Why is getting to know your employees important? You’ve heard it a thousand times before: There is no “I” in team, and workplace teams are no exception. Successful teams spring from the framework of strong relationships shared by employees who understand each other’s motives, work styles, and communication preferences. These relationships pave the way for powerful collaboration, and in an effort to fortify them, many managers will turn to a “Getting to Know Your Employees” questionnaire.
If you are interested in what super power your employees want most or which movie they would take with them to a desert island, there are a lot of “Getting to Know Your Employees” questionnaires at your service. Some even go so far as asking which vegetable a person most identifies with.
If you’re looking for a tool that digs into workplace-relevant characteristics that directly affect the employee experience, resources are surprisingly scarce.
… Until now.
Fond’s Getting to Know Your Employees Questionnaire strikes a healthy middle ground between playful ice-breakers and full-on psychoanalysis to help you better understand how (and why) your employees work.
The Goal of Fond’s Getting to Know Your Employees Questionnaire
The key word in the title of this aptly named survey is “employees.” There are countless ways to get to know someone, but the questions included here are intended to help you understand what a person is like as an employee. That’s not to say that you can’t also build rapport with your employees in more lighthearted social contexts, but that’s not what this questionnaire is about.
What it is for is uncovering core personality traits and preferences that dictate the way a person works. It touches on themes like motivation, communication style, and recognition preferences. You have a unique working relationship with your employees, and all of these elements are critical to your team’s success.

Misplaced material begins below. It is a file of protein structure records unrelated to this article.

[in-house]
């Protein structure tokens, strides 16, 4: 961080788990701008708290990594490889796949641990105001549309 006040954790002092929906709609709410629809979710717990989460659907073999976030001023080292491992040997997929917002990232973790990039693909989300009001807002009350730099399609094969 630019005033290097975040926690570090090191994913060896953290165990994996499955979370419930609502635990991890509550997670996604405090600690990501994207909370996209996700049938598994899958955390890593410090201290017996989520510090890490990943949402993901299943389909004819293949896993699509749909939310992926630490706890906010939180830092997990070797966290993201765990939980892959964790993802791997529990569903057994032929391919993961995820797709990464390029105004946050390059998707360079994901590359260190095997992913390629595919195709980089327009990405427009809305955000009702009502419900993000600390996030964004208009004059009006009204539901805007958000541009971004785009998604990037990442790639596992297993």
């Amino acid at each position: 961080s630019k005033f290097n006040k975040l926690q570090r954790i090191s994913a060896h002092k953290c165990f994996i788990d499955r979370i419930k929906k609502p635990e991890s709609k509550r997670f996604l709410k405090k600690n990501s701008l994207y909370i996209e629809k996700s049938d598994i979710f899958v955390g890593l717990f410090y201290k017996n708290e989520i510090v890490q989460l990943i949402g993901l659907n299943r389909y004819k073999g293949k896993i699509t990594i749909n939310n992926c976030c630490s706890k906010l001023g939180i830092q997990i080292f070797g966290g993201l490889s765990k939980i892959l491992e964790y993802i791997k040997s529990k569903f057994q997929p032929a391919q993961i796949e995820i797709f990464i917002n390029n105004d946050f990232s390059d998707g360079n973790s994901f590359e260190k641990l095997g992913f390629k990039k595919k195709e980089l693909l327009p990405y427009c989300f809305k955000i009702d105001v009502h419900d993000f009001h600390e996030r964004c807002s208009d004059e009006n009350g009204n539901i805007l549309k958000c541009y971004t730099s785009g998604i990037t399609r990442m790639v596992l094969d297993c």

Download Fond’s Questionnaire
These 15 questions will help you gain a high-level understanding of how employees work. Though better to ask sooner than later, the questions address topics that are relevant at any point in the employee life cycle.
Be prepared that a few of these questions may spark lengthy conversations. If they do, embrace the opportunity — it will help you understand your employees that much better.
What These Questions Mean
Because the questions do more than skim the surface, we have provided an in-depth explanation of how each question relates to the manager-employee relationship and overall workplace success.
For both you and your employees to get maximum value out of the Getting to Know Your Employees Questionnaire, it’s best to go in with a thorough understanding of why each point has been included, and how its answers should be applied.
1. What big-picture issue do you want to work toward?
Members of today’s workforce — especially millennials, who represent more than half of it — thrive on the idea that they’re contributing to something bigger than themselves. They are hungry to make the world a better place and seek positions and organizations that let them do so.
Of course, a shared desire to make the world a better place doesn’t equate to a shared idea of the best way to do it. While some employees may be passionate advocates for sustainability, others might spend their weekends volunteering at a local animal shelter.
Whatever the cause, it can be helpful to understand the big-picture problems your employees care most about. It’s likely the issue(s) somehow ties back to your company’s mission. Even if it doesn’t, there are ways to relate those causes to work (for example, by offering volunteer time off).